Safe to Get Flu Vaccine if a Family Member Had Complications?
Should you have a flu shot if a family member had severe complications? U.S. News's Bryan Arling, expert in internal medicine, explains a case in which a patient wondered if she should get the flu shot currently available and/or the H1N1 vaccine when it becomes available for herself, her husband, and her children. Her father developed severe Guillain-Barré syndrome a week after getting a flu shot last year.
Guillain-Barré syndrome is an autoimmune process that attacks peripheral nerves to skeletal muscles, Arling explains. It can be so severe that patients become bedridden, cannot move their arms or legs, and even may require a mechanical ventilator to breathe. A tiny fraction of 1 percent of patients who receive flu shots (and other immunizations) may develop this syndrome, and most recover almost completely. This is the sort of decision that people should make in conversation with their own doctor, Arling writes. In this patient's case, because her father took many months to recover and because the H1N1 appears quite infectious but not exceptionally lethal, she and Arling reasoned that it seems best not to immunize her because of the genes she may share with her father. Read more.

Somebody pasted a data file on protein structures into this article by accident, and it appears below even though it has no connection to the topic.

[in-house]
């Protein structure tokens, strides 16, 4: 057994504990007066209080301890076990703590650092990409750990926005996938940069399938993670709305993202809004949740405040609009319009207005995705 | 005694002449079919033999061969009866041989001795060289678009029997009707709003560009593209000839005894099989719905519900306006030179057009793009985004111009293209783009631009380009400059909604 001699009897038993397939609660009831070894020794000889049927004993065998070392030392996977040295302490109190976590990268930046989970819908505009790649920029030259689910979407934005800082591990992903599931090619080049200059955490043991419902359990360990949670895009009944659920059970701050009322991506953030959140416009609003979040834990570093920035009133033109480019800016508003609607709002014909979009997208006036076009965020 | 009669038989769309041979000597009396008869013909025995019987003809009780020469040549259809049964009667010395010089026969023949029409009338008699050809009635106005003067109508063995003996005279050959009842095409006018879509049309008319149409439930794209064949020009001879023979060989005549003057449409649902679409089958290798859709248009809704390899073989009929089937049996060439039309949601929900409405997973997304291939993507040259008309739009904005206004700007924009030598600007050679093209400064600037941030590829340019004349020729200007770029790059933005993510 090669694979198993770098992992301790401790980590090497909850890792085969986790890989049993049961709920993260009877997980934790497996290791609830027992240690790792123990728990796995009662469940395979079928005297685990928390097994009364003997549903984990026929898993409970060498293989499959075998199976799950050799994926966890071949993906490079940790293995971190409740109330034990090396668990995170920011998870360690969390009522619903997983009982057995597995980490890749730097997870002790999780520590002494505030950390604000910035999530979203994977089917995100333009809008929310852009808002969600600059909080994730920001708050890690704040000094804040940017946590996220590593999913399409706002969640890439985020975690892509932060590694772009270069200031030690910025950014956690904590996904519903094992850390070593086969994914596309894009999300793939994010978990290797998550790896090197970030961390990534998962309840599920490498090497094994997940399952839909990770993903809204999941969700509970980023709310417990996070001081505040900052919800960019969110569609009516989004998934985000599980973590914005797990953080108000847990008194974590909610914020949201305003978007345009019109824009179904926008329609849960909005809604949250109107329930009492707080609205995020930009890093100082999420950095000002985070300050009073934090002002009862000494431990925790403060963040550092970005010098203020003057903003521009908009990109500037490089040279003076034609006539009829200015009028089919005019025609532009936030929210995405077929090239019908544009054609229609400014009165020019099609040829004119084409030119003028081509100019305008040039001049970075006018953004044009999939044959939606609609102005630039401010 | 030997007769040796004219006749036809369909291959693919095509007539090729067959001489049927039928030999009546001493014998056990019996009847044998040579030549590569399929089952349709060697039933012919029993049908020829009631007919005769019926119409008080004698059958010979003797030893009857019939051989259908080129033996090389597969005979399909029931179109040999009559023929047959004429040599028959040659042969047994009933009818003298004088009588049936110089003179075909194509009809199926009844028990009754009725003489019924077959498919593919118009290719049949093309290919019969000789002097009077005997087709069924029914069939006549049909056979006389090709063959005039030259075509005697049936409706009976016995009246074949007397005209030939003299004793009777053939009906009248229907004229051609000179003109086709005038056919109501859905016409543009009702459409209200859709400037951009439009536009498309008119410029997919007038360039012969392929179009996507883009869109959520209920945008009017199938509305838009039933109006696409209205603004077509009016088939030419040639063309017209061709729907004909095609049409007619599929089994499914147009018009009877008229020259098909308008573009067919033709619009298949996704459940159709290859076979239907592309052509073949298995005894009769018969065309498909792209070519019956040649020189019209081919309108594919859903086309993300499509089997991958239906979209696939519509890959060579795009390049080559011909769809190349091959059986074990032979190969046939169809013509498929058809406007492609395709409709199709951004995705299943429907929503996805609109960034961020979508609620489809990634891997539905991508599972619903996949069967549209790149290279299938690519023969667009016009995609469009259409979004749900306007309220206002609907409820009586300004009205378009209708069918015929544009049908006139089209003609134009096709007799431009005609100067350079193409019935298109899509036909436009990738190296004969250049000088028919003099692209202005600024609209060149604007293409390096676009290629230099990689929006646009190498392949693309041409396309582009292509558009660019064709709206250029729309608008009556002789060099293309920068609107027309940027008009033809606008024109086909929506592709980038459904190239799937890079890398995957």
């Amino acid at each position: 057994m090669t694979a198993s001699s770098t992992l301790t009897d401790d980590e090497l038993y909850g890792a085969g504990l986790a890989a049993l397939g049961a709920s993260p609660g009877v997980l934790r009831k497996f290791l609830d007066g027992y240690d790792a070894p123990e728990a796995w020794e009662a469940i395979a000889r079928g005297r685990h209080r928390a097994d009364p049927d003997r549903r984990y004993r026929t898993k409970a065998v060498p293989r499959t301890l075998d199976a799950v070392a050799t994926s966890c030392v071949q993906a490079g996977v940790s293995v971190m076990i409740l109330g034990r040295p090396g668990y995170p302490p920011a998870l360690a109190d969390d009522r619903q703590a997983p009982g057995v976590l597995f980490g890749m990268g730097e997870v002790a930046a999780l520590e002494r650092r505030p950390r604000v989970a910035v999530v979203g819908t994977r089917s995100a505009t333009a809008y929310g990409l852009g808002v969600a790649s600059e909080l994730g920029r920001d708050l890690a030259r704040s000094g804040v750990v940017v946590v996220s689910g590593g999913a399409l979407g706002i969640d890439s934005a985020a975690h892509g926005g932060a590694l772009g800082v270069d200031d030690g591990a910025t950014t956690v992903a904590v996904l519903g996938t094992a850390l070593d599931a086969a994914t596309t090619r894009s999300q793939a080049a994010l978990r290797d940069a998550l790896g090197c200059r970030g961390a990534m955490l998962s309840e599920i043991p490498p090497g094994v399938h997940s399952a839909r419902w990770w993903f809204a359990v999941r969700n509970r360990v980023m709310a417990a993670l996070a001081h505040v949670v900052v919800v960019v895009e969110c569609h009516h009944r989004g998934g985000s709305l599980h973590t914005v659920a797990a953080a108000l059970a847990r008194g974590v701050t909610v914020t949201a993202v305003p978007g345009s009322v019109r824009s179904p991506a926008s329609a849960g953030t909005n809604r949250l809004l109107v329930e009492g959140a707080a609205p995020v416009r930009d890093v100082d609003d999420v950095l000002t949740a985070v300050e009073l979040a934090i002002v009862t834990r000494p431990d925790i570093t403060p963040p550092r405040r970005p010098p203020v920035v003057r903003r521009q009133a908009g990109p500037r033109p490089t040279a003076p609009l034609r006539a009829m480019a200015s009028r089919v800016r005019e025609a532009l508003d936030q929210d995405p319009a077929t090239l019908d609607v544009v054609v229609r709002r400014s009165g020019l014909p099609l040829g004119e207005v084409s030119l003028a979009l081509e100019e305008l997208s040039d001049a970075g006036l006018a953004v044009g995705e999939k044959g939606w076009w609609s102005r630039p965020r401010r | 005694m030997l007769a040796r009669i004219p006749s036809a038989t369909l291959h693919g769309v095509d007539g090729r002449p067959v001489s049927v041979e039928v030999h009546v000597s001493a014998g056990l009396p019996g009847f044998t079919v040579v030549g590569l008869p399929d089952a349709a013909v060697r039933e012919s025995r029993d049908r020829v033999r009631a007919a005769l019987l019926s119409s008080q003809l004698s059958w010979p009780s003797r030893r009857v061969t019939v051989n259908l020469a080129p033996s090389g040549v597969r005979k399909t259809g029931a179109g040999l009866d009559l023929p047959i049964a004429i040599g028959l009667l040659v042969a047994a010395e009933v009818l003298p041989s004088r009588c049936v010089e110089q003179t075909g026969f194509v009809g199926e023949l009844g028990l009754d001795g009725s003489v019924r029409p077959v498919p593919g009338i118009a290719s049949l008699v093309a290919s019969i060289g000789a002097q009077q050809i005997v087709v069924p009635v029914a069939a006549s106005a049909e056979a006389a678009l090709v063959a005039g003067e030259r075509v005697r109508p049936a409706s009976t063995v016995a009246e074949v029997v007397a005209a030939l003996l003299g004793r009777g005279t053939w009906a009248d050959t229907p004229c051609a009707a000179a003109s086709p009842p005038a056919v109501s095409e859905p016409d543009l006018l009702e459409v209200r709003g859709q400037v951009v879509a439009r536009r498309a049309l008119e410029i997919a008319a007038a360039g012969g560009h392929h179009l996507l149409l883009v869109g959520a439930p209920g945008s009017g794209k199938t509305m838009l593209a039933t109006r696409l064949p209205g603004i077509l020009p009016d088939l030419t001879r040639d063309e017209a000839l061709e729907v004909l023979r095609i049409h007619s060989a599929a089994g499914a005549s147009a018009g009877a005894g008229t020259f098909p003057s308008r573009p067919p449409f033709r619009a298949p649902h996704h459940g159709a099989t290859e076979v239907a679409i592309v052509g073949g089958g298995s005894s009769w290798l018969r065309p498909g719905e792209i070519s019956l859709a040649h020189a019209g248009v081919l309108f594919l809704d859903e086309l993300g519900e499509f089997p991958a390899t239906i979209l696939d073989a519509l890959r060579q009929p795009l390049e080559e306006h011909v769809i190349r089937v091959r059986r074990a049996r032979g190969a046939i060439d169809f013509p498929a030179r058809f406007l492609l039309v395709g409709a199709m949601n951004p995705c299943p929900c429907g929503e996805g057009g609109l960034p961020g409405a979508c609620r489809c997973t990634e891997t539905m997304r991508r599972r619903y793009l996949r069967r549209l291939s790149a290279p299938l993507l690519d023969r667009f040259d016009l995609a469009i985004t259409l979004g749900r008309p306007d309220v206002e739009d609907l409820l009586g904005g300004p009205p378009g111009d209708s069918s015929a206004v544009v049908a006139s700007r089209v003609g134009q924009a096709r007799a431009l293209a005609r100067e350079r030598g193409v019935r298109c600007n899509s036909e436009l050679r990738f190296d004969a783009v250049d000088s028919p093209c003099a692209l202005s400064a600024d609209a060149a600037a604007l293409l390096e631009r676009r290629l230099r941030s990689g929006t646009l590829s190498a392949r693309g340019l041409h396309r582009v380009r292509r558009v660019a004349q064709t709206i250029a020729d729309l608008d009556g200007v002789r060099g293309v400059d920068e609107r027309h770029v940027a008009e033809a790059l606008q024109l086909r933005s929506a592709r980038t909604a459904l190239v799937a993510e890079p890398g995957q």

Most U.S. Babies Born Today Will Live to Age 100
A new review of studies suggests that the majority of babies born today in the United States and other rich nations will reach age 100, Health Day reports. Researchers in Denmark looked at aging studies from more than 30 developed countries and concluded that the death rate among octogenarians (and people even older) is decreasing, they found. "Continued progress in the longest living populations suggests that we are not close to a limit, and further rise in life expectancy seems likely," the researchers wrote. The study appears online in The Lancet.
Do Your Genes Determine Which Diet Means Weight-Loss Success?
The more science learns about the marvelous diversity among human beings—fueled by genetic, environmental, and other factors—the clearer it becomes that a one-size-fits-all approach to diet is bound to fail, U.S. News's Katherine Hobson writes. Indeed, the weight-loss industry has cottoned to the notion that one specific diet isn't likely to work for everyone and is churning out eating plans based on what authors say is scientific evidence that taking your individual differences into account makes success more likely.
One book, the Women's Health Perfect Body Diet, offers two different eating plans keyed to your "carb tolerance." Another, The GenoType Diet, uses blood type, fingerprint analysis, and leg length measurements, among other factors, to prescribe one of six diets based on a "unique genetic type." And if you've got more extra cash than the $25 you'd spend on a book, various companies offer gene tests that they promise will identify the ideal mix of macronutrients (carbs, protein, and fat) and the exercise intensity that will most likely lead to weight loss. Is there anything to the fancy formulas and rules? The bottom line remains that if you want to lose weight on a diet, you have to burn off more calories than you're taking in. Read more.
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